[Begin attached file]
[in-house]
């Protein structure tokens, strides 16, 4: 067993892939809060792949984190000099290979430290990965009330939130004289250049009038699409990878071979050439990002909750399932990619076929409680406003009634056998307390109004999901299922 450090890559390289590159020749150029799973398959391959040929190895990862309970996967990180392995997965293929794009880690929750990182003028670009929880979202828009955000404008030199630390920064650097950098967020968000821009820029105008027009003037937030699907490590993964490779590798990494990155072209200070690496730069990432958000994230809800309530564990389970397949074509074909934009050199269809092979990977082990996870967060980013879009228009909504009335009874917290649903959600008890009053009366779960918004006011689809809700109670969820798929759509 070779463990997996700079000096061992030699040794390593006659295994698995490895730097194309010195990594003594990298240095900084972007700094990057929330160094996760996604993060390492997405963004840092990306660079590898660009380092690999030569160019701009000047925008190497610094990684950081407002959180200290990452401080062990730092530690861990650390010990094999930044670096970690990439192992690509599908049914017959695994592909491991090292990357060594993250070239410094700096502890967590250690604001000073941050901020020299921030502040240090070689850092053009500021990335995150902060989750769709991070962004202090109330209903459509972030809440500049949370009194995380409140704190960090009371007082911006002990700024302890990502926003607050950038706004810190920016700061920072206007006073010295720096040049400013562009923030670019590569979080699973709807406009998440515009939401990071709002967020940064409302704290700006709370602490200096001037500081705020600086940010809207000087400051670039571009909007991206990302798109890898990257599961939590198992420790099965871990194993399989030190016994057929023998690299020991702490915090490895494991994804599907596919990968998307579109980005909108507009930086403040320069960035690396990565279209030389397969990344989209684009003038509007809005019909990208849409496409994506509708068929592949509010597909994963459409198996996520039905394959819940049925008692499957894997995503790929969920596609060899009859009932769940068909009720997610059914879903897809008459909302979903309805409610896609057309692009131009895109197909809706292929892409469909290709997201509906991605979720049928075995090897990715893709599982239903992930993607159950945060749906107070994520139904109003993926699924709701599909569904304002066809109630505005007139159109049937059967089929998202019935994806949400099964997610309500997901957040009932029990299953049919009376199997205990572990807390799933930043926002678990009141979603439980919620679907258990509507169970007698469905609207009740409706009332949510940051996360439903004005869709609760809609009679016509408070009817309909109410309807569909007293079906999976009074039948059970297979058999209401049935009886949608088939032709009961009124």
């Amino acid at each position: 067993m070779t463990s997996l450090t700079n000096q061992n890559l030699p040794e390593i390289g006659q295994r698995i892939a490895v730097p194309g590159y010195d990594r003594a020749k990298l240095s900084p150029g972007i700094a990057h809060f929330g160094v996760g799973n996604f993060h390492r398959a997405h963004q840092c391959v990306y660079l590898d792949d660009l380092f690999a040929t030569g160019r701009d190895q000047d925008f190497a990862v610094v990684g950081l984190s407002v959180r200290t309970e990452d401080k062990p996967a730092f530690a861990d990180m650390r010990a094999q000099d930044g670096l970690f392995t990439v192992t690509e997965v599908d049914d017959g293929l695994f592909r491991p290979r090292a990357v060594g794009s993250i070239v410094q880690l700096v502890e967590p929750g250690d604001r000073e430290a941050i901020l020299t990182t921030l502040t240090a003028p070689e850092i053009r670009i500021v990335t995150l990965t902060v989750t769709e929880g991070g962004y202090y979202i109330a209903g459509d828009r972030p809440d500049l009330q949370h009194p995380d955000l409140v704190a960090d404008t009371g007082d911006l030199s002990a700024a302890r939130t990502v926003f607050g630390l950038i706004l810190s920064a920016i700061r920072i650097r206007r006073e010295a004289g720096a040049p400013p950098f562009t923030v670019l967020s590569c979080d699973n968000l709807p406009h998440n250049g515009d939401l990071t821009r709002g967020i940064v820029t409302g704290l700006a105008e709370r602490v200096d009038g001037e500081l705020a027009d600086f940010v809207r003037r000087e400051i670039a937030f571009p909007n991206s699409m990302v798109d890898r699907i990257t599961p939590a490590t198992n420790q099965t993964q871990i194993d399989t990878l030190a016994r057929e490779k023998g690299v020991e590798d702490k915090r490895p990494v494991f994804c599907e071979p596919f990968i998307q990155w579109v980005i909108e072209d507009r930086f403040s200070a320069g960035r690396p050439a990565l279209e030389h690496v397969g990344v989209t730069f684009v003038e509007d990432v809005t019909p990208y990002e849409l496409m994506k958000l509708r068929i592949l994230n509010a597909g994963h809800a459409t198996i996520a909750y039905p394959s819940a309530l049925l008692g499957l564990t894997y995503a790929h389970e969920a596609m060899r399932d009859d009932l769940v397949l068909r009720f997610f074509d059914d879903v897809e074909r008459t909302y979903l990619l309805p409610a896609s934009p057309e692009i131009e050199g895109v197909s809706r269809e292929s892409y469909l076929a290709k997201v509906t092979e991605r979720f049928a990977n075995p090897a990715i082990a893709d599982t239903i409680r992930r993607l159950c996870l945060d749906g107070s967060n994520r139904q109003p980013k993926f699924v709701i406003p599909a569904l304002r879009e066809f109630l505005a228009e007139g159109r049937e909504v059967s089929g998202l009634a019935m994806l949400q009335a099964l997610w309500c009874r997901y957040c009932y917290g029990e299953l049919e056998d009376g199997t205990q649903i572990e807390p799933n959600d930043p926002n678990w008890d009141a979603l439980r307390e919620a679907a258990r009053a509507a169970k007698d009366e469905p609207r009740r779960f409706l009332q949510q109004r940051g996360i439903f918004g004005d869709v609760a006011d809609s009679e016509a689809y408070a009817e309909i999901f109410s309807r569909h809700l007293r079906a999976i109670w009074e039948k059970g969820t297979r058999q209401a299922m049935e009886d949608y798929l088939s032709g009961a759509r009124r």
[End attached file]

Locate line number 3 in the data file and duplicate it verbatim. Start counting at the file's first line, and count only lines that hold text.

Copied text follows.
């Amino acid at each position: 067993m070779t463990s997996l450090t700079n000096q061992n890559l030699p040794e390593i390289g006659q295994r698995i892939a490895v730097p194309g590159y010195d990594r003594a020749k990298l240095s900084p150029g972007i700094a990057h809060f929330g160094v996760g799973n996604f993060h390492r398959a997405h963004q840092c391959v990306y660079l590898d792949d660009l380092f690999a040929t030569g160019r701009d190895q000047d925008f190497a990862v610094v990684g950081l984190s407002v959180r200290t309970e990452d401080k062990p996967a730092f530690a861990d990180m650390r010990a094999q000099d930044g670096l970690f392995t990439v192992t690509e997965v599908d049914d017959g293929l695994f592909r491991p290979r090292a990357v060594g794009s993250i070239v410094q880690l700096v502890e967590p929750g250690d604001r000073e430290a941050i901020l020299t990182t921030l502040t240090a003028p070689e850092i053009r670009i500021v990335t995150l990965t902060v989750t769709e929880g991070g962004y202090y979202i109330a209903g459509d828009r972030p809440d500049l009330q949370h009194p995380d955000l409140v704190a960090d404008t009371g007082d911006l030199s002990a700024a302890r939130t990502v926003f607050g630390l950038i706004l810190s920064a920016i700061r920072i650097r206007r006073e010295a004289g720096a040049p400013p950098f562009t923030v670019l967020s590569c979080d699973n968000l709807p406009h998440n250049g515009d939401l990071t821009r709002g967020i940064v820029t409302g704290l700006a105008e709370r602490v200096d009038g001037e500081l705020a027009d600086f940010v809207r003037r000087e400051i670039a937030f571009p909007n991206s699409m990302v798109d890898r699907i990257t599961p939590a490590t198992n420790q099965t993964q871990i194993d399989t990878l030190a016994r057929e490779k023998g690299v020991e590798d702490k915090r490895p990494v494991f994804c599907e071979p596919f990968i998307q990155w579109v980005i909108e072209d507009r930086f403040s200070a320069g960035r690396p050439a990565l279209e030389h690496v397969g990344v989209t730069f684009v003038e509007d990432v809005t019909p990208y990002e849409l496409m994506k958000l509708r068929i592949l994230n509010a597909g994963h809800a459409t198996i996520a909750y039905p394959s819940a309530l049925l008692g499957l564990t894997y995503a790929h389970e969920a596609m060899r399932d009859d009932l769940v397949l068909r009720f997610f074509d059914d879903v897809e074909r008459t909302y979903l990619l309805p409610a896609s934009p057309e692009i131009e050199g895109v197909s809706r269809e292929s892409y469909l076929a290709k997201v509906t092979e991605r979720f049928a990977n075995p090897a990715i082990a893709d599982t239903i409680r992930r993607l159950c996870l945060d749906g107070s967060n994520r139904q109003p980013k993926f699924v709701i406003p599909a569904l304002r879009e066809f109630l505005a228009e007139g159109r049937e909504v059967s089929g998202l009634a019935m994806l949400q009335a099964l997610w309500c009874r997901y957040c009932y917290g029990e299953l049919e056998d009376g199997t205990q649903i572990e807390p799933n959600d930043p926002n678990w008890d009141a979603l439980r307390e919620a679907a258990r009053a509507a169970k007698d009366e469905p609207r009740r779960f409706l009332q949510q109004r940051g996360i439903f918004g004005d869709v609760a006011d809609s009679e016509a689809y408070a009817e309909i999901f109410s309807r569909h809700l007293r079906a999976i109670w009074e039948k059970g969820t297979r058999q209401a299922m049935e009886d949608y798929l088939s032709g009961a759509r009124r």